What Is a Split Scene in Drama?

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In theatre, there are many stage production techniques that help progress the story for the audience. One of those techniques is known as a split scene. Split scenes are an effective way to carry the story by portraying simultaneous thoughts and events by characters across different settings.


In its most essential form, split scenes occur when two different scenes are coinciding side by side on stage. Split scenes help coordinate the narrative of the drama by showing two overlapping experiences by actors.

How it Occurs

The stage must be set up so two different settings can be seen. One example is to have one half of the stage be the scene for a house setting, while the other half of the stage is a public space, like the downtown of a city. For most of the play, the drama is performed in one part of the stage, such as the house or the city, but the split scene incorporates all parts of the stage.

What Happens

Two scenes simultaneously occur on the stage, with actors on each part of the stage itself. The actors speak their dialogue before and after each other. For example, the house scene actor may state a full sentence, then the city scene actor says his line once the other actor is done. This keeps the dialogues from overlapping each other.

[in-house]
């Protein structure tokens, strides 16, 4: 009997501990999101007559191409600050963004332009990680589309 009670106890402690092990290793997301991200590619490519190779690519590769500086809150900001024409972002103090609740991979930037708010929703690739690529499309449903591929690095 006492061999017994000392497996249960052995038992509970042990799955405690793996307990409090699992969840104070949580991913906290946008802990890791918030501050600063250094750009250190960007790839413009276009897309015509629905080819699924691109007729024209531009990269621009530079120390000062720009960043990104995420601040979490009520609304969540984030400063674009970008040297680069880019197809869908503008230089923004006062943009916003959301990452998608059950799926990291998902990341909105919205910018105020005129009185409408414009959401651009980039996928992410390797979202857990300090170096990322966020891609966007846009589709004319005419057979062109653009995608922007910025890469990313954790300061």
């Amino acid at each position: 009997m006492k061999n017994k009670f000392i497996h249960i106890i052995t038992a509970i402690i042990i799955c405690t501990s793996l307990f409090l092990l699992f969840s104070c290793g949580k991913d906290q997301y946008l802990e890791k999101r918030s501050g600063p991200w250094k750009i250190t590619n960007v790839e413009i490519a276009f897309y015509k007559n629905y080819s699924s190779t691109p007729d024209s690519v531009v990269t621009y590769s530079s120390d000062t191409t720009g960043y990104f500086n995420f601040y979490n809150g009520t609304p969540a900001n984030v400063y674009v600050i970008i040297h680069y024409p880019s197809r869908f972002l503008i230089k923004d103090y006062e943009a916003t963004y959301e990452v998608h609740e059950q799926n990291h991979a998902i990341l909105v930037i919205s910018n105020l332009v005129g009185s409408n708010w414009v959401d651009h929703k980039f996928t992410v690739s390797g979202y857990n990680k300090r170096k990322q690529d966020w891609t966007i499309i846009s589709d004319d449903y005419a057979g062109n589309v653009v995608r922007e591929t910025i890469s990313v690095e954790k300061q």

Technical Purpose

To speed up a play, the split scene allows two settings at once to occur. So, for the example, a drama scene in a house can concurrently be performed as a drama scene in the city streets is performed. Usually, this is done to overlap a theme. The house scene and the city scene may both involve a dramatic theme of family issues. Hence, the audience sees a juxtaposition through the parallel settings and actor dialogue, so the audience may become more informed about the plot, character development and dramatic themes.

Use in Television and Film

Television and film take cues from theatre productions, except modern technology helps editors create a motion picture instead of a live theatre production. Split screens are common in motion picture programs, however, through careful editing. A television or movie drama may cut between scenes to see how two or more actors are experiencing an event in their unique ways. This motion picture technique evolved from the use of split scenes.